Why the French economy has expanded at a slower rate than the US economy over the past decade is, for the most part, simply explained. The French have not worked as hard as the Americans.
Or, in the more sophisticated language of Michel Camdessus, the French former head of the International Monetary Fund, France is suffering from a "work deficit".
Although private sector workers in France are well educated, highly productive and fairly dedicated (the number of strike days lost is lower than in most industrialised countries), they work on average 15 per cent fewer hours each year than their American counterparts. How can France correct this work deficit and bring down its high unemployment rate? Perhaps more importantly, do its politicians and voters really want to try?
The answers to those questions will largely determine whether the eurozone's second biggest economy can regain its dynamism and, more broadly, whether the European Commission's desire to revitalise Europe's economy stands much chance of success. If France, and Europe, really can reform, Europe's economies could enjoy a productivity bounce that closed the gap with the US.
For 30 years, workers in rich industrialised countries have been cutting their working hours and enjoying more leisure time. But this reduction has been particularly sharp in France - chiefly because, since the mid-1990s, the government has been pensioning state employees off early with the aim of creating jobs. Yet France's unemployment rate has remained stubbornly high at around 10 per cent, blighting millions of people's lives and squandering the country's labour potential.
Martine Durand, a labour market specialist at the Organisation for Economic Co-operation and Development, says that European economies, for almost five decades after the second world war, were catching up with the US in terms of gross domestic product per head. "But around 1993-95 you can see a divergence of GDP per capita. Why this is so is partly because of the impact of new technology on productivity but the bulk of the explanation is the deficit of labour input."
Last week, France's centre-right government claimed a symbolic victory when the lower house of parliament amended the law that enshrines France's 35-hour working week. Under the mantra of "earn more by working more", the government promised to give private-sector workers greater freedom to choose whether to work longer hours, if they reached a collective agreement with their employers.
Since coming to power in 2002, the centre-right government has progressively increased the state-imposed ceiling on overtime from 130 hours a year to 220 hours and provided more flexibility for smaller businesses. But these relatively modest moves have sparked fierce parliamentary opposition from the Socialist party and mass protests across France from some trades unions. "It's a trap," said one member of the CGT union, with a red campaign sticker plastered to his forehead, on a protest march in Paris this month. "The politicians of the right want to demolish the achievements of the left and turn the country back 15 years."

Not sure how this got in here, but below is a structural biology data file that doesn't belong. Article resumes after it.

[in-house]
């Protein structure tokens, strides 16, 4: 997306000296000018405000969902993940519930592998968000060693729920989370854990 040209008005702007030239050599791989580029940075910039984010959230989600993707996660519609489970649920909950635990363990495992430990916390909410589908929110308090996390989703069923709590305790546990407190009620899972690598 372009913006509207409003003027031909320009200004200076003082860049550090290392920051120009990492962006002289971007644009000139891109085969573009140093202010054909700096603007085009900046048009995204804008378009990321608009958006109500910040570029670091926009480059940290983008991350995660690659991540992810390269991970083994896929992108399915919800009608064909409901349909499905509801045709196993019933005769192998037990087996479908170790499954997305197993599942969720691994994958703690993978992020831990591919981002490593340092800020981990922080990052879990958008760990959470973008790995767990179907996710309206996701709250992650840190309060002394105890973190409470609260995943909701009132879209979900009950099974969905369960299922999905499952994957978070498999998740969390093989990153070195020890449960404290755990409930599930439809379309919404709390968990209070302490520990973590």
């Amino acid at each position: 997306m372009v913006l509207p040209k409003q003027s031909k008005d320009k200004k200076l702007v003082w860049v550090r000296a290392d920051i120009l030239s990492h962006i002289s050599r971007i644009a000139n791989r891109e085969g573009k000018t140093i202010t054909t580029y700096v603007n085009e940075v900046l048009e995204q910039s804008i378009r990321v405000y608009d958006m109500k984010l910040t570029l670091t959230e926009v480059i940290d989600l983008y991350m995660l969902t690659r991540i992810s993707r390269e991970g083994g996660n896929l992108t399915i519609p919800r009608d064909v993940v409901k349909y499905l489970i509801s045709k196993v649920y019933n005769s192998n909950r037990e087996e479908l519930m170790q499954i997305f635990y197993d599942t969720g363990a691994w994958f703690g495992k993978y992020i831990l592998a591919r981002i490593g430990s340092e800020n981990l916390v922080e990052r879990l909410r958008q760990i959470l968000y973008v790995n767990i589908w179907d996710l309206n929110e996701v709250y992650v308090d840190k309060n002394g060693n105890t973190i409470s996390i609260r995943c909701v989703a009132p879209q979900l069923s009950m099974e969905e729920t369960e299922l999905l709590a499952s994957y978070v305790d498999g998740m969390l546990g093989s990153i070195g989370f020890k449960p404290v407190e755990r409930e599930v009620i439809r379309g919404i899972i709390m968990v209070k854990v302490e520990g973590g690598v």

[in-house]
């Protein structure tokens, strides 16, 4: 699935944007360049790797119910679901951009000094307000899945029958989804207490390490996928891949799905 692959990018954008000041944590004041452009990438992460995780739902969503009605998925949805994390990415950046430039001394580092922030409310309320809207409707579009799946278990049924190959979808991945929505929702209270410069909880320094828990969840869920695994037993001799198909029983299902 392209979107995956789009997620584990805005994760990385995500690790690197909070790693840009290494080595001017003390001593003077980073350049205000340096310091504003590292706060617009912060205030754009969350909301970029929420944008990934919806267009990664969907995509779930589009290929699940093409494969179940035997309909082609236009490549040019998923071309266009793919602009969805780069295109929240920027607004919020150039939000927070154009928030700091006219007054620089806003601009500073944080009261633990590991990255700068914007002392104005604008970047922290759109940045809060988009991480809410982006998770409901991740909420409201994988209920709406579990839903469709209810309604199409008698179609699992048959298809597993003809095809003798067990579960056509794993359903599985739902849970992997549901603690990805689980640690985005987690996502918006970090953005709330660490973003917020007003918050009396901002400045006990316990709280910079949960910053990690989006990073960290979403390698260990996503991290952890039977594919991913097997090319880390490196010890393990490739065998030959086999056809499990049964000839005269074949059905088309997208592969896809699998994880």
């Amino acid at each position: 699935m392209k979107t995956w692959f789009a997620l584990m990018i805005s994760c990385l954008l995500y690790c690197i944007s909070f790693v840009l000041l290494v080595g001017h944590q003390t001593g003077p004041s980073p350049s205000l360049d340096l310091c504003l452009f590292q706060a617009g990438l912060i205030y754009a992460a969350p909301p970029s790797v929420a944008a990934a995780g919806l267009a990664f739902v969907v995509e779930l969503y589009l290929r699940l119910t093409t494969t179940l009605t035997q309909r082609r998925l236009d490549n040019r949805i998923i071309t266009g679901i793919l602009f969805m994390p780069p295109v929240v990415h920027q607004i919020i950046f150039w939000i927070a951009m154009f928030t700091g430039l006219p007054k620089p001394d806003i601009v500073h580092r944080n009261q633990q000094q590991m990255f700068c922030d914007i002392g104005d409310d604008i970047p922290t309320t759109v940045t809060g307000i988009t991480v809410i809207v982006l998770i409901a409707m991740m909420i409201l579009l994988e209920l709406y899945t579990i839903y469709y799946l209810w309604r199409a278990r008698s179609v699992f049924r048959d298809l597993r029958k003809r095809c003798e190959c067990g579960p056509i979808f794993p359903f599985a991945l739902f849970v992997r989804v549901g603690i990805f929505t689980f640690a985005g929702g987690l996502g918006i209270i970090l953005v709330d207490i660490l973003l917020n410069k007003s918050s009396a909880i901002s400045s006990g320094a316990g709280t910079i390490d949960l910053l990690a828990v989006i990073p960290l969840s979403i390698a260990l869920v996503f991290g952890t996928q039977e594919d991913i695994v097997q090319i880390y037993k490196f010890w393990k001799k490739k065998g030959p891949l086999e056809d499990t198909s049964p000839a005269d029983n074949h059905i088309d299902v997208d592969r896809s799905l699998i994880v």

The 35-hour law, which was introduced in stages by a Socialist government between 1998 and 2000, must rank as one of the boldest (or most foolhardy) labour market experiments of modern times. But there is no doubt that it has changed the mentality of a nation. Even rightwing President Jacques Chirac has accepted that the 35-hour week is a "social right" that cannot now be scrapped.
The primary aim of the law was to reduce unemployment, based on the theory that by encouraging older workers to limit their work hours, vacancies would be created for the unemployed young. Work could be "shared" among the whole population for the good of all. But the law's backers also intended to change France's work-life balance, particularly for the benefit of women. After all, they argued, a society's contentment cannot just be measured in a GDP index.
Martine Aubry, the Socialist minister who introduced the law, remains un- repentant about the workplace revolution she helped bring about. "If we are on the left, it is because we hope that every man and woman finds in their work not only a source of income but also a means of creating social value and that they can clear time for leisure and their families," she said before the latest parliamentary debate.
Many French people have certainly appreciated the changes. A recent poll in the weekly Journal du Dimanche showed that 77 per cent of respondents liked their new lifestyles and did not want to work longer hours. Many also believe that by reducing their working hours they are doing their bit for social solidarity. But critics of the 35-hour week make three main charges:
First, they argue that the concept of "sharing" work is illusory. Since the 19th century, economists have described a "lump of labour fallacy": the delusion that there is a finite amount of work that can be divided among the population. Unless wages are cut, it is more expensive for a company to employ two part-time workers than one full-timer, because of additional overhead costs. Besides, the labour market is not a pie that can be redivided at the government's whim.